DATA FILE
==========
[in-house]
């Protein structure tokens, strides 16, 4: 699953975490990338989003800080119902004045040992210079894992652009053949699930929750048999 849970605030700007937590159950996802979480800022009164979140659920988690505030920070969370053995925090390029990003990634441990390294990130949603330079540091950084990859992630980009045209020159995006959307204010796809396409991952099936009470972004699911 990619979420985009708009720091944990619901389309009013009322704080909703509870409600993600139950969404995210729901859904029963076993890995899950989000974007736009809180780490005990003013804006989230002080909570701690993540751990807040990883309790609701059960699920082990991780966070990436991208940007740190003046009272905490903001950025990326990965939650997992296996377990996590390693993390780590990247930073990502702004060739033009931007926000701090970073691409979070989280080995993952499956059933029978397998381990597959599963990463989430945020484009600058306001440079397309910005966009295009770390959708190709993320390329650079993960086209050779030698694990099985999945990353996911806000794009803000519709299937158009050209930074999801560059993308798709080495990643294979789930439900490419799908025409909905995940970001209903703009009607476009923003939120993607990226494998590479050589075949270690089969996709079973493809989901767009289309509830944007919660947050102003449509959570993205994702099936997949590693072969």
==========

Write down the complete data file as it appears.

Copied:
[in-house]
């Protein structure tokens, strides 16, 4: 699953975490990338989003800080119902004045040992210079894992652009053949699930929750048999 849970605030700007937590159950996802979480800022009164979140659920988690505030920070969370053995925090390029990003990634441990390294990130949603330079540091950084990859992630980009045209020159995006959307204010796809396409991952099936009470972004699911 990619979420985009708009720091944990619901389309009013009322704080909703509870409600993600139950969404995210729901859904029963076993890995899950989000974007736009809180780490005990003013804006989230002080909570701690993540751990807040990883309790609701059960699920082990991780966070990436991208940007740190003046009272905490903001950025990326990965939650997992296996377990996590390693993390780590990247930073990502702004060739033009931007926000701090970073691409979070989280080995993952499956059933029978397998381990597959599963990463989430945020484009600058306001440079397309910005966009295009770390959708190709993320390329650079993960086209050779030698694990099985999945990353996911806000794009803000519709299937158009050209930074999801560059993308798709080495990643294979789930439900490419799908025409909905995940970001209903703009009607476009923003939120993607990226494998590479050589075949270690089969996709079973493809989901767009289309509830944007919660947050102003449509959570993205994702099936997949590693072969």